, Crispy Puerto Rican Pernil, Friday Night Snacks and More...

Crispy Puerto Rican Pernil

Bookmark
, Crispy Puerto Rican Pernil, Friday Night Snacks and More...

Crispy Puerto Rican Pernil

Perhaps the best known and most coveted dish from Puerto Rico, pernil is a positively sumptuous preparation for pork shoulder. It’s marinated (ideally overnight) in garlic, citrus and herbs, then slow-roasted on high heat to achieve a crisp chicharrón, or skin. Traditionally, it’s prepared for Thanksgiving or Christmas, but for those of us in the diaspora, it’s made for most special occasions. Shoulder is also a relatively inexpensive cut of meat, and it yields a lot of servings, leading to exciting leftovers. This recipe is deeply indebted to the chef Maricel Presilla and her recipe in “Gran Cocina Latina,” her cookbook published in 2012. Her method is a foolproof way to get that chicharrón as well as tender meat that falls off the bone. It’s blessed by her brilliance.
No ratings yet
Total Time 1 d
Course Main Course
Cuisine Cuban, Latin America, Pork, Puerto Rican
Servings 8 Servings

Ingredients
  

ADOBO:

  • 8 to 9 large garlic cloves finely minced
  • 3 tablespoons olive oil
  • 5 teaspoons fresh sour orange juice or equal parts lime and orange juice
  • 4 teaspoons dried oregano
  • 8 to 9 teaspoons kosher salt
  • 1 teaspoon black pepper

PORK SHOULDER:

  • 1 8- to 9-pound bone-in, skin-on pork shoulder, preferably with skin covering the entire top layer
  • 1 teaspoon kosher salt

Instructions
 

  • Prepare the adobo by combining all the ingredients and grinding in a large pilón or mortar and pestle, or simply mixing together well in a small bowl.
  • Prepare the pork: Rinse and dry meat well with a clean towel. Place pork skin-side down on a large rimmed sheet pan and poke deep, 1-inch holes throughout the meat and in the fatty layer with a paring knife, being careful not to pierce the skin. You can’t have too many holes.
  • Pour over adobo in batches, using your fingers to push adobo deep into the meat. If you’re worried about your hands smelling like garlic — which they will! — wear gloves.
  • Set out a long sheet of plastic wrap, layering with subsequent sheets as needed to ensure you can securely wrap the entire pork shoulder. Transfer pork to plastic wrap and wrap tightly, adding sheets of plastic as needed to ensure pork is completely airtight and juices are contained. Let marinate in the fridge overnight if possible, or at least least 2 to 3 hours. Set on a rimmed baking sheet or disposable aluminum foil pan in case it leaks.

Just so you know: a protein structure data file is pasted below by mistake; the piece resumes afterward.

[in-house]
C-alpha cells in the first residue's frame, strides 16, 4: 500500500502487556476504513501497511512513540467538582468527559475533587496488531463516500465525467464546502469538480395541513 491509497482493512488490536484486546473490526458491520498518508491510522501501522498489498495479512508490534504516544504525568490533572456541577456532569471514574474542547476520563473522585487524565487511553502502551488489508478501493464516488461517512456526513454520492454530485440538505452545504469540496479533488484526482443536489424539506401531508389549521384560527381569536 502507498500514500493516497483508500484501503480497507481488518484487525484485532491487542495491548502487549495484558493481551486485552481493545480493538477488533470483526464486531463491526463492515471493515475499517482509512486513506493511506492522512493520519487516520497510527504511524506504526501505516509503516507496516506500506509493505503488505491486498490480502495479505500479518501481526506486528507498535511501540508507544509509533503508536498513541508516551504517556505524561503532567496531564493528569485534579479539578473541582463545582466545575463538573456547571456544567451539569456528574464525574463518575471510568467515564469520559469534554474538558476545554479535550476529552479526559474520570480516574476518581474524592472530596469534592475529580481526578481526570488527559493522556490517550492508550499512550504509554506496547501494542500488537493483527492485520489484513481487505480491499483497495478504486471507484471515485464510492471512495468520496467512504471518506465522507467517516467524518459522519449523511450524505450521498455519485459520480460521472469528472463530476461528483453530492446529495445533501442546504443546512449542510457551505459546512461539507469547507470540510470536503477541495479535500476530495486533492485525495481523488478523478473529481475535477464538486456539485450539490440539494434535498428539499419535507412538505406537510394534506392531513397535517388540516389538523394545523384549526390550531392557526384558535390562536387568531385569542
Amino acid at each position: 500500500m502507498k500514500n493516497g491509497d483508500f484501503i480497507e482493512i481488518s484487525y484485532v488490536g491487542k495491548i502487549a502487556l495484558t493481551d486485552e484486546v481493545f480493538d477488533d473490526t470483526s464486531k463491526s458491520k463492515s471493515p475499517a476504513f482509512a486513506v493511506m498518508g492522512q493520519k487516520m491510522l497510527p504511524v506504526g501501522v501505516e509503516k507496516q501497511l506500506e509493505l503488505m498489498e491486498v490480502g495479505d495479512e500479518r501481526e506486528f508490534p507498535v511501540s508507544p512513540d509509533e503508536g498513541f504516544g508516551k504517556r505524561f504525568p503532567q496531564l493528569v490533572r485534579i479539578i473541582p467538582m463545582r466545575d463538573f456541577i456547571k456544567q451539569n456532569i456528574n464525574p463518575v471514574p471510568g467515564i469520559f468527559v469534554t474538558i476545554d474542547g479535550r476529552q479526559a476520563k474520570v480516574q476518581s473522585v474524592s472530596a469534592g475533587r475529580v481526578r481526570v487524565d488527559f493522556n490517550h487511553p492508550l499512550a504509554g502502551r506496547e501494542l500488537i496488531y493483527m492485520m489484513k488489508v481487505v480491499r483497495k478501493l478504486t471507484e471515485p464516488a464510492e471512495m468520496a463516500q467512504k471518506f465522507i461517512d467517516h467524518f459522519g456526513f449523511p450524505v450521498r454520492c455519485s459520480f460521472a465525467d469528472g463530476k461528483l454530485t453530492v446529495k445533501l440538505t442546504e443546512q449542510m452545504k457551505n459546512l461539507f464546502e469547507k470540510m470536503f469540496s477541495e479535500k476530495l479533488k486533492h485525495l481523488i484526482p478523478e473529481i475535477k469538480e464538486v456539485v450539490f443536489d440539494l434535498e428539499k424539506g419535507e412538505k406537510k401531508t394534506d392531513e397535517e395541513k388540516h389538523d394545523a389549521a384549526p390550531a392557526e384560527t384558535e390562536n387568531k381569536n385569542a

• Once the pork has marinated, heat oven to 400 degrees. Working over the sink, carefully remove pork from plastic wrap, discarding any remaining adobo. Place the marinated pork shoulder skin-side up in a deep roasting pan, and wipe the skin with a clean cloth. Rub skin with 1 teaspoon salt.
  • Loosely tent foil over the pork shoulder, spraying the foil with cooking spray or brushing with oil in any areas that may touch the skin, as it will stick. Transfer to the center of the oven.
  • Roast in the oven for 1 hour, then carefully remove the foil and rotate the pan. Continue roasting for another 2 to 3 hours, rotating every hour or so, and watching closely. Add water to the pan as needed when juices evaporate. The meat is done cooking when the juices run clear and the thickest part of the shoulder registers 160 degrees with a meat thermometer. The skin may take more time to crisp, but watch closely so that it does not burn. Tap the top of the skin with the back of a knife or metal spatula, and listen for a decidedly hollow sound.
  • Remove from the oven and let rest for 10 to 15 minutes, then transfer to a large cutting board. (For cleaning instructions for the pan, see Notes.) If desired, remove the skin from the roast by slicing it along the underside of the bone with a long, sharp, slender knife. Run the knife underneath the skin starting from the bottom until loosened, then lift the skin from the meat. Use kitchen shears to cut into serving pieces, and let them rest in the warm oven until ready to eat. Trim excess fat from the meat if desired, and slice as desired, in large chunks or slices, to serve.
  • Tips
  • You can use a smaller or larger pork shoulder, but calculate your adobo accordingly by using the following formula per pound of meat: 1 large garlic clove, 1 teaspoon olive oil, 1 teaspoon kosher salt, 1/2 teaspoon sour orange juice, 1/2 teaspoon dried oregano and 1/8 teaspoon black pepper. If using a smaller pork shoulder, you may want to reduce the amount of salt slightly.
  • Use a pan that can handle char. You can line your pan with foil, but that can be even messier. When you’re ready to clean, combine 1/2 cup baking soda and enough hot water to cover the burned spots, and let rest for half an hour. Char should release easily with your abrasive tool of choice.

Video

Notes

You can use a smaller or larger pork shoulder, but calculate your adobo accordingly by using the following formula per pound of meat: 1 large garlic clove, 1 teaspoon olive oil, 1 teaspoon kosher salt, 1/2 teaspoon sour orange juice, 1/2 teaspoon dried oregano and 1/8 teaspoon black pepper. If using a smaller pork shoulder, you may want to reduce the amount of salt slightly.
Use a pan that can handle char. You can line your pan with foil, but that can be even messier. When you’re ready to clean, combine 1/2 cup baking soda and enough hot water to cover the burned spots, and let rest for half an hour. Char should release easily with your abrasive tool of choice.
Tried this recipe?Let us know how it was!

Leave a Comment